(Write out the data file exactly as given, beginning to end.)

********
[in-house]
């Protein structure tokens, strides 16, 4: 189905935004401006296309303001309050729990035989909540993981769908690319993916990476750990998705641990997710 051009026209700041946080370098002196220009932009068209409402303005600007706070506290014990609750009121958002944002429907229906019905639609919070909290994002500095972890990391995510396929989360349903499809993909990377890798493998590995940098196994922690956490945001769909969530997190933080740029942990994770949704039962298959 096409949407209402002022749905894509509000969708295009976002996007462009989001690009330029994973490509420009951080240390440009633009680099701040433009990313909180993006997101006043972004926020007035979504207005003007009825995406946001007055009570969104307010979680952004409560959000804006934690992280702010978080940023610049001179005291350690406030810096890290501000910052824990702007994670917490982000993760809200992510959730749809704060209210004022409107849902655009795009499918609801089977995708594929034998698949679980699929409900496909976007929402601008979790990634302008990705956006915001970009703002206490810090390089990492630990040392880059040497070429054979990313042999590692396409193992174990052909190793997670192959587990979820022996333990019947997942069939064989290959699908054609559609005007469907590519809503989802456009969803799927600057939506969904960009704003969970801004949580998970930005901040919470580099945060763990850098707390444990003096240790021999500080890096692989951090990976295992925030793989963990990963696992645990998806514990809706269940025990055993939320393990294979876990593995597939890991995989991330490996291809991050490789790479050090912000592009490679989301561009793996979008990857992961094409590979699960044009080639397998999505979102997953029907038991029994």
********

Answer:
[in-house]
């Protein structure tokens, strides 16, 4: 189905935004401006296309303001309050729990035989909540993981769908690319993916990476750990998705641990997710 051009026209700041946080370098002196220009932009068209409402303005600007706070506290014990609750009121958002944002429907229906019905639609919070909290994002500095972890990391995510396929989360349903499809993909990377890798493998590995940098196994922690956490945001769909969530997190933080740029942990994770949704039962298959 096409949407209402002022749905894509509000969708295009976002996007462009989001690009330029994973490509420009951080240390440009633009680099701040433009990313909180993006997101006043972004926020007035979504207005003007009825995406946001007055009570969104307010979680952004409560959000804006934690992280702010978080940023610049001179005291350690406030810096890290501000910052824990702007994670917490982000993760809200992510959730749809704060209210004022409107849902655009795009499918609801089977995708594929034998698949679980699929409900496909976007929402601008979790990634302008990705956006915001970009703002206490810090390089990492630990040392880059040497070429054979990313042999590692396409193992174990052909190793997670192959587990979820022996333990019947997942069939064989290959699908054609559609005007469907590519809503989802456009969803799927600057939506969904960009704003969970801004949580998970930005901040919470580099945060763990850098707390444990003096240790021999500080890096692989951090990976295992925030793989963990990963696992645990998806514990809706269940025990055993939320393990294979876990593995597939890991995989991330490996291809991050490789790479050090912000592009490679989301561009793996979008990857992961094409590979699960044009080639397998999505979102997953029907038991029994």